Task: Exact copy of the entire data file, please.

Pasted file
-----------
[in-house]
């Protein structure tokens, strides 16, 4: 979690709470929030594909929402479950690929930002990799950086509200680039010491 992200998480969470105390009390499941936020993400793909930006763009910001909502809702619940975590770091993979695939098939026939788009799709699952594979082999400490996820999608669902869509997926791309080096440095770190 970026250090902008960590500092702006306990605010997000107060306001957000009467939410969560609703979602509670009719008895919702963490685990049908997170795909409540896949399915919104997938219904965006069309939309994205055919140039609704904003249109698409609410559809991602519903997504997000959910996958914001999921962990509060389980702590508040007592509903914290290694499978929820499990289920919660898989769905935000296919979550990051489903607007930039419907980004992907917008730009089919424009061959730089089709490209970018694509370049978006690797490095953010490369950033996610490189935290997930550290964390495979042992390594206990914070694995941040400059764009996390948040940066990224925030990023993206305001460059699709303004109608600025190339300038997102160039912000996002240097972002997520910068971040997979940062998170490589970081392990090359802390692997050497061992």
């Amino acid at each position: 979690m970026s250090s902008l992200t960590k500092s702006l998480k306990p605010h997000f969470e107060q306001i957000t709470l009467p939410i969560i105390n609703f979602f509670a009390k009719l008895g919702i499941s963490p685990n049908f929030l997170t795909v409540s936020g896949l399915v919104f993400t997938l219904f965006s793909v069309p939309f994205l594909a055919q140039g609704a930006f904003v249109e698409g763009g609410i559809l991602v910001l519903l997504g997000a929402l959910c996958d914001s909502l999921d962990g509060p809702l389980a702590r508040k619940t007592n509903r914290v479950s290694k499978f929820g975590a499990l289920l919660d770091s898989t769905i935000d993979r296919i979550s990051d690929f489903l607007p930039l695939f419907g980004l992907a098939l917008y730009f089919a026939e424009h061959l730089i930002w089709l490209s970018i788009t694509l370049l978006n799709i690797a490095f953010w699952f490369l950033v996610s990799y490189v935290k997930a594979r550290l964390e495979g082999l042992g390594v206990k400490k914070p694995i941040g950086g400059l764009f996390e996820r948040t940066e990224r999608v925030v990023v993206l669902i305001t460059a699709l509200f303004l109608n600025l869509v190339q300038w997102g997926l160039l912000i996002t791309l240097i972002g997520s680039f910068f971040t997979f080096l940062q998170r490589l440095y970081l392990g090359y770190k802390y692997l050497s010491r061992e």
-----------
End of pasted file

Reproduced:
[in-house]
């Protein structure tokens, strides 16, 4: 979690709470929030594909929402479950690929930002990799950086509200680039010491 992200998480969470105390009390499941936020993400793909930006763009910001909502809702619940975590770091993979695939098939026939788009799709699952594979082999400490996820999608669902869509997926791309080096440095770190 970026250090902008960590500092702006306990605010997000107060306001957000009467939410969560609703979602509670009719008895919702963490685990049908997170795909409540896949399915919104997938219904965006069309939309994205055919140039609704904003249109698409609410559809991602519903997504997000959910996958914001999921962990509060389980702590508040007592509903914290290694499978929820499990289920919660898989769905935000296919979550990051489903607007930039419907980004992907917008730009089919424009061959730089089709490209970018694509370049978006690797490095953010490369950033996610490189935290997930550290964390495979042992390594206990914070694995941040400059764009996390948040940066990224925030990023993206305001460059699709303004109608600025190339300038997102160039912000996002240097972002997520910068971040997979940062998170490589970081392990090359802390692997050497061992």
């Amino acid at each position: 979690m970026s250090s902008l992200t960590k500092s702006l998480k306990p605010h997000f969470e107060q306001i957000t709470l009467p939410i969560i105390n609703f979602f509670a009390k009719l008895g919702i499941s963490p685990n049908f929030l997170t795909v409540s936020g896949l399915v919104f993400t997938l219904f965006s793909v069309p939309f994205l594909a055919q140039g609704a930006f904003v249109e698409g763009g609410i559809l991602v910001l519903l997504g997000a929402l959910c996958d914001s909502l999921d962990g509060p809702l389980a702590r508040k619940t007592n509903r914290v479950s290694k499978f929820g975590a499990l289920l919660d770091s898989t769905i935000d993979r296919i979550s990051d690929f489903l607007p930039l695939f419907g980004l992907a098939l917008y730009f089919a026939e424009h061959l730089i930002w089709l490209s970018i788009t694509l370049l978006n799709i690797a490095f953010w699952f490369l950033v996610s990799y490189v935290k997930a594979r550290l964390e495979g082999l042992g390594v206990k400490k914070p694995i941040g950086g400059l764009f996390e996820r948040t940066e990224r999608v925030v990023v993206l669902i305001t460059a699709l509200f303004l109608n600025l869509v190339q300038w997102g997926l160039l912000i996002t791309l240097i972002g997520s680039f910068f971040t997979f080096l940062q998170r490589l440095y970081l392990g090359y770190k802390y692997l050497s010491r061992e």